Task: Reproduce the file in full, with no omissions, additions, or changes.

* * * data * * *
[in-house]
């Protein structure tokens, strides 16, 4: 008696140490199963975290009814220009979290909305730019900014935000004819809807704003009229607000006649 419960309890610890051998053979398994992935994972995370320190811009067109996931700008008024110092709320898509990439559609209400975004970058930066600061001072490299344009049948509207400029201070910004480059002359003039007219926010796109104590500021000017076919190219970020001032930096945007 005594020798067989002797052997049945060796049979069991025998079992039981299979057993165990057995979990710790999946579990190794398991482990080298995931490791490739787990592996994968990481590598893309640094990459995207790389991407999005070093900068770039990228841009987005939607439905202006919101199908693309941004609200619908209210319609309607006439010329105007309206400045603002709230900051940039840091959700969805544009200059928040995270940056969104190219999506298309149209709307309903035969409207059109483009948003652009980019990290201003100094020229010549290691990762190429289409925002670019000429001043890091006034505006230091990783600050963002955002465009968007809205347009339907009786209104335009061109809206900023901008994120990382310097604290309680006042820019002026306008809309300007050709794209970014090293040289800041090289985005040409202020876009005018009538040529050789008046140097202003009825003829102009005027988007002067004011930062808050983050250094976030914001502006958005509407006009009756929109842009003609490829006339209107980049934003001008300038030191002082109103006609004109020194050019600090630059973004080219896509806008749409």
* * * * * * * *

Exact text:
[in-house]
């Protein structure tokens, strides 16, 4: 008696140490199963975290009814220009979290909305730019900014935000004819809807704003009229607000006649 419960309890610890051998053979398994992935994972995370320190811009067109996931700008008024110092709320898509990439559609209400975004970058930066600061001072490299344009049948509207400029201070910004480059002359003039007219926010796109104590500021000017076919190219970020001032930096945007 005594020798067989002797052997049945060796049979069991025998079992039981299979057993165990057995979990710790999946579990190794398991482990080298995931490791490739787990592996994968990481590598893309640094990459995207790389991407999005070093900068770039990228841009987005939607439905202006919101199908693309941004609200619908209210319609309607006439010329105007309206400045603002709230900051940039840091959700969805544009200059928040995270940056969104190219999506298309149209709307309903035969409207059109483009948003652009980019990290201003100094020229010549290691990762190429289409925002670019000429001043890091006034505006230091990783600050963002955002465009968007809205347009339907009786209104335009061109809206900023901008994120990382310097604290309680006042820019002026306008809309300007050709794209970014090293040289800041090289985005040409202020876009005018009538040529050789008046140097202003009825003829102009005027988007002067004011930062808050983050250094976030914001502006958005509407006009009756929109842009003609490829006339209107980049934003001008300038030191002082109103006609004109020194050019600090630059973004080219896509806008749409």